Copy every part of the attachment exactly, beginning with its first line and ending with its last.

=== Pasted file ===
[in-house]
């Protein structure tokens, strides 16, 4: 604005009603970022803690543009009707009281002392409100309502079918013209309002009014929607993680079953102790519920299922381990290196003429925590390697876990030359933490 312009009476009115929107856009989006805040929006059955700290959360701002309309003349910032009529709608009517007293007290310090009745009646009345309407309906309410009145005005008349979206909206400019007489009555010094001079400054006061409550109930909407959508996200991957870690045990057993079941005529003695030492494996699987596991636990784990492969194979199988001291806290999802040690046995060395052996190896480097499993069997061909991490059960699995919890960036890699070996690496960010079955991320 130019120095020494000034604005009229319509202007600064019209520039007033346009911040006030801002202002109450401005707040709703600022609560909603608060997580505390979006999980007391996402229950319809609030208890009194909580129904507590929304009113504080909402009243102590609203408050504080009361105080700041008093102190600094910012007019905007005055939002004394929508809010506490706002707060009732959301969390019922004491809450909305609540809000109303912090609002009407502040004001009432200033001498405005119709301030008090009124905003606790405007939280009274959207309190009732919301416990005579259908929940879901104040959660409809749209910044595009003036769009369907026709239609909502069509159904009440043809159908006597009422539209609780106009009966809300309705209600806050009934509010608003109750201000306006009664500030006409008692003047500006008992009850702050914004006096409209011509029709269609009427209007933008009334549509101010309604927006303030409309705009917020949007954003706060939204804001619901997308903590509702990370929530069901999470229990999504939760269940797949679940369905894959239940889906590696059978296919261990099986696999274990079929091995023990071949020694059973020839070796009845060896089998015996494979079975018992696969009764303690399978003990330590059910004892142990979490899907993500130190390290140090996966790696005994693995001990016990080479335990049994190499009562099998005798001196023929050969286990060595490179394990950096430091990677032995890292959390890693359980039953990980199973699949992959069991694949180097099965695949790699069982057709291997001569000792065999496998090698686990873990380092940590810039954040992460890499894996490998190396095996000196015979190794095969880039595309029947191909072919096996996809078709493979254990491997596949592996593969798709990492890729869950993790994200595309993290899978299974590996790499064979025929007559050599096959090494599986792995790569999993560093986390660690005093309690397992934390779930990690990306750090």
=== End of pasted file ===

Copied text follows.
[in-house]
């Protein structure tokens, strides 16, 4: 604005009603970022803690543009009707009281002392409100309502079918013209309002009014929607993680079953102790519920299922381990290196003429925590390697876990030359933490 312009009476009115929107856009989006805040929006059955700290959360701002309309003349910032009529709608009517007293007290310090009745009646009345309407309906309410009145005005008349979206909206400019007489009555010094001079400054006061409550109930909407959508996200991957870690045990057993079941005529003695030492494996699987596991636990784990492969194979199988001291806290999802040690046995060395052996190896480097499993069997061909991490059960699995919890960036890699070996690496960010079955991320 130019120095020494000034604005009229319509202007600064019209520039007033346009911040006030801002202002109450401005707040709703600022609560909603608060997580505390979006999980007391996402229950319809609030208890009194909580129904507590929304009113504080909402009243102590609203408050504080009361105080700041008093102190600094910012007019905007005055939002004394929508809010506490706002707060009732959301969390019922004491809450909305609540809000109303912090609002009407502040004001009432200033001498405005119709301030008090009124905003606790405007939280009274959207309190009732919301416990005579259908929940879901104040959660409809749209910044595009003036769009369907026709239609909502069509159904009440043809159908006597009422539209609780106009009966809300309705209600806050009934509010608003109750201000306006009664500030006409008692003047500006008992009850702050914004006096409209011509029709269609009427209007933008009334549509101010309604927006303030409309705009917020949007954003706060939204804001619901997308903590509702990370929530069901999470229990999504939760269940797949679940369905894959239940889906590696059978296919261990099986696999274990079929091995023990071949020694059973020839070796009845060896089998015996494979079975018992696969009764303690399978003990330590059910004892142990979490899907993500130190390290140090996966790696005994693995001990016990080479335990049994190499009562099998005798001196023929050969286990060595490179394990950096430091990677032995890292959390890693359980039953990980199973699949992959069991694949180097099965695949790699069982057709291997001569000792065999496998090698686990873990380092940590810039954040992460890499894996490998190396095996000196015979190794095969880039595309029947191909072919096996996809078709493979254990491997596949592996593969798709990492890729869950993790994200595309993290899978299974590996790499064979025929007559050599096959090494599986792995790569999993560093986390660690005093309690397992934390779930990690990306750090």